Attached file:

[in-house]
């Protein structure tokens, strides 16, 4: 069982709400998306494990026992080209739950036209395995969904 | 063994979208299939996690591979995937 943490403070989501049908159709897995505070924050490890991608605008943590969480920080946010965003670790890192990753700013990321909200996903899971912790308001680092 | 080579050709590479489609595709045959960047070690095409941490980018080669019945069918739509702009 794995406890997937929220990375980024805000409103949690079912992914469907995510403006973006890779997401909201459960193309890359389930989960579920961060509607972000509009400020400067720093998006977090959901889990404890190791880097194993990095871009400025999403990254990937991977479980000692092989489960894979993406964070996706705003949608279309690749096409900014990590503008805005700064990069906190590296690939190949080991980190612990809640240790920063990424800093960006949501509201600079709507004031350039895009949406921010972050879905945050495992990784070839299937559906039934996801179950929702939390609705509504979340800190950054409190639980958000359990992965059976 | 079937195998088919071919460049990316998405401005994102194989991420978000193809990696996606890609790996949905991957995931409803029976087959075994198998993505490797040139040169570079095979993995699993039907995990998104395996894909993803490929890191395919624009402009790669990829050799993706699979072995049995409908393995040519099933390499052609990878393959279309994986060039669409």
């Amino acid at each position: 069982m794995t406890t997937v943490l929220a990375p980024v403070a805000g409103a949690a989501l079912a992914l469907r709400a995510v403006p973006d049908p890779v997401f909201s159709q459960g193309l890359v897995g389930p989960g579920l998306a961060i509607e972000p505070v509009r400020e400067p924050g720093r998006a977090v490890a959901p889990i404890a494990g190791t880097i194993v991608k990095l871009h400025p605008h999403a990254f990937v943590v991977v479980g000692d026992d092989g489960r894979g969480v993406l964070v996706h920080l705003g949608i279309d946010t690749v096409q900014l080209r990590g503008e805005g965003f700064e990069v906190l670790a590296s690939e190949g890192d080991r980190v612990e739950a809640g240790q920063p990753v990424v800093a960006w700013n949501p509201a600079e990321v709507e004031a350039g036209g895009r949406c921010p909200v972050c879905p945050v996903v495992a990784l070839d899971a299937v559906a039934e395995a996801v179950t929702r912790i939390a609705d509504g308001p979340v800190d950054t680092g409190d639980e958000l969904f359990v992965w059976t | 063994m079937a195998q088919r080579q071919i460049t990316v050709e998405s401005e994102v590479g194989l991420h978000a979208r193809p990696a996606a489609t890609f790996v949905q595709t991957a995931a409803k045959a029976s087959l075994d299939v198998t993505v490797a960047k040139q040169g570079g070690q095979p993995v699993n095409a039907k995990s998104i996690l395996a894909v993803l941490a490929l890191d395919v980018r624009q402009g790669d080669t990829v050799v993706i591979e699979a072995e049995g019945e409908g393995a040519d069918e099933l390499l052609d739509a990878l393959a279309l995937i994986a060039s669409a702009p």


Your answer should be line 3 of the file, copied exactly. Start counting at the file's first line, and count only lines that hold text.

């Amino acid at each position: 069982m794995t406890t997937v943490l929220a990375p980024v403070a805000g409103a949690a989501l079912a992914l469907r709400a995510v403006p973006d049908p890779v997401f909201s159709q459960g193309l890359v897995g389930p989960g579920l998306a961060i509607e972000p505070v509009r400020e400067p924050g720093r998006a977090v490890a959901p889990i404890a494990g190791t880097i194993v991608k990095l871009h400025p605008h999403a990254f990937v943590v991977v479980g000692d026992d092989g489960r894979g969480v993406l964070v996706h920080l705003g949608i279309d946010t690749v096409q900014l080209r990590g503008e805005g965003f700064e990069v906190l670790a590296s690939e190949g890192d080991r980190v612990e739950a809640g240790q920063p990753v990424v800093a960006w700013n949501p509201a600079e990321v709507e004031a350039g036209g895009r949406c921010p909200v972050c879905p945050v996903v495992a990784l070839d899971a299937v559906a039934e395995a996801v179950t929702r912790i939390a609705d509504g308001p979340v800190d950054t680092g409190d639980e958000l969904f359990v992965w059976t | 063994m079937a195998q088919r080579q071919i460049t990316v050709e998405s401005e994102v590479g194989l991420h978000a979208r193809p990696a996606a489609t890609f790996v949905q595709t991957a995931a409803k045959a029976s087959l075994d299939v198998t993505v490797a960047k040139q040169g570079g070690q095979p993995v699993n095409a039907k995990s998104i996690l395996a894909v993803l941490a490929l890191d395919v980018r624009q402009g790669d080669t990829v050799v993706i591979e699979a072995e049995g019945e409908g393995a040519d069918e099933l390499l052609d739509a990878l393959a279309l995937i994986a060039s669409a702009p």